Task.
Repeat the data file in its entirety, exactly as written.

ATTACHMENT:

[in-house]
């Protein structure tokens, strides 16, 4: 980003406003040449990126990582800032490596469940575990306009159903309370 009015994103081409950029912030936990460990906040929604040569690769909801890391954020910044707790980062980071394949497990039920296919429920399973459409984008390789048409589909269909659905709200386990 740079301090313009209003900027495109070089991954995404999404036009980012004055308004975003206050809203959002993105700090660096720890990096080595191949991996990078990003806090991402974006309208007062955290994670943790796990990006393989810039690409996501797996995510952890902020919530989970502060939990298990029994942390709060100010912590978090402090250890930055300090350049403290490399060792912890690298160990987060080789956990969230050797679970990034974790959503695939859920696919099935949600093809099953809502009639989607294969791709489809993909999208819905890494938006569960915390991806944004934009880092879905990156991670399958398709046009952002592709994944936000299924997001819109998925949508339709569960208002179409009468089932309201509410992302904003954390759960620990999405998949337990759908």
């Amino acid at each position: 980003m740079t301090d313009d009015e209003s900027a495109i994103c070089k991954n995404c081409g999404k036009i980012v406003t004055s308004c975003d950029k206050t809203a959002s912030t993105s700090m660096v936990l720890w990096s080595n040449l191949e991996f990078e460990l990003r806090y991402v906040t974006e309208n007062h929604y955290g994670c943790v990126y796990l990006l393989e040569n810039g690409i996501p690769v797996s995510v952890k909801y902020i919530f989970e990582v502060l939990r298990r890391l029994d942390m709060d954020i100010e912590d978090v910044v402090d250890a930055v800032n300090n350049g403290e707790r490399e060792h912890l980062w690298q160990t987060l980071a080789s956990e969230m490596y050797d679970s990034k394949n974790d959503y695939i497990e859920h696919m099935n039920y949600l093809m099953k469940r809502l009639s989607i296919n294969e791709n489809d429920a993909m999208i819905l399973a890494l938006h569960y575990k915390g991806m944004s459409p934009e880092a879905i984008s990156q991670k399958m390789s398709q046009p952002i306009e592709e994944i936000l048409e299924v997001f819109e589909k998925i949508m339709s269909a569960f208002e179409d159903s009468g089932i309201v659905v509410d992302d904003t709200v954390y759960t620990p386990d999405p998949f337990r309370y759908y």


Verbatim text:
[in-house]
């Protein structure tokens, strides 16, 4: 980003406003040449990126990582800032490596469940575990306009159903309370 009015994103081409950029912030936990460990906040929604040569690769909801890391954020910044707790980062980071394949497990039920296919429920399973459409984008390789048409589909269909659905709200386990 740079301090313009209003900027495109070089991954995404999404036009980012004055308004975003206050809203959002993105700090660096720890990096080595191949991996990078990003806090991402974006309208007062955290994670943790796990990006393989810039690409996501797996995510952890902020919530989970502060939990298990029994942390709060100010912590978090402090250890930055300090350049403290490399060792912890690298160990987060080789956990969230050797679970990034974790959503695939859920696919099935949600093809099953809502009639989607294969791709489809993909999208819905890494938006569960915390991806944004934009880092879905990156991670399958398709046009952002592709994944936000299924997001819109998925949508339709569960208002179409009468089932309201509410992302904003954390759960620990999405998949337990759908």
């Amino acid at each position: 980003m740079t301090d313009d009015e209003s900027a495109i994103c070089k991954n995404c081409g999404k036009i980012v406003t004055s308004c975003d950029k206050t809203a959002s912030t993105s700090m660096v936990l720890w990096s080595n040449l191949e991996f990078e460990l990003r806090y991402v906040t974006e309208n007062h929604y955290g994670c943790v990126y796990l990006l393989e040569n810039g690409i996501p690769v797996s995510v952890k909801y902020i919530f989970e990582v502060l939990r298990r890391l029994d942390m709060d954020i100010e912590d978090v910044v402090d250890a930055v800032n300090n350049g403290e707790r490399e060792h912890l980062w690298q160990t987060l980071a080789s956990e969230m490596y050797d679970s990034k394949n974790d959503y695939i497990e859920h696919m099935n039920y949600l093809m099953k469940r809502l009639s989607i296919n294969e791709n489809d429920a993909m999208i819905l399973a890494l938006h569960y575990k915390g991806m944004s459409p934009e880092a879905i984008s990156q991670k399958m390789s398709q046009p952002i306009e592709e994944i936000l048409e299924v997001f819109e589909k998925i949508m339709s269909a569960f208002e179409d159903s009468g089932i309201v659905v509410d992302d904003t709200v954390y759960t620990p386990d999405p998949f337990r309370y759908y």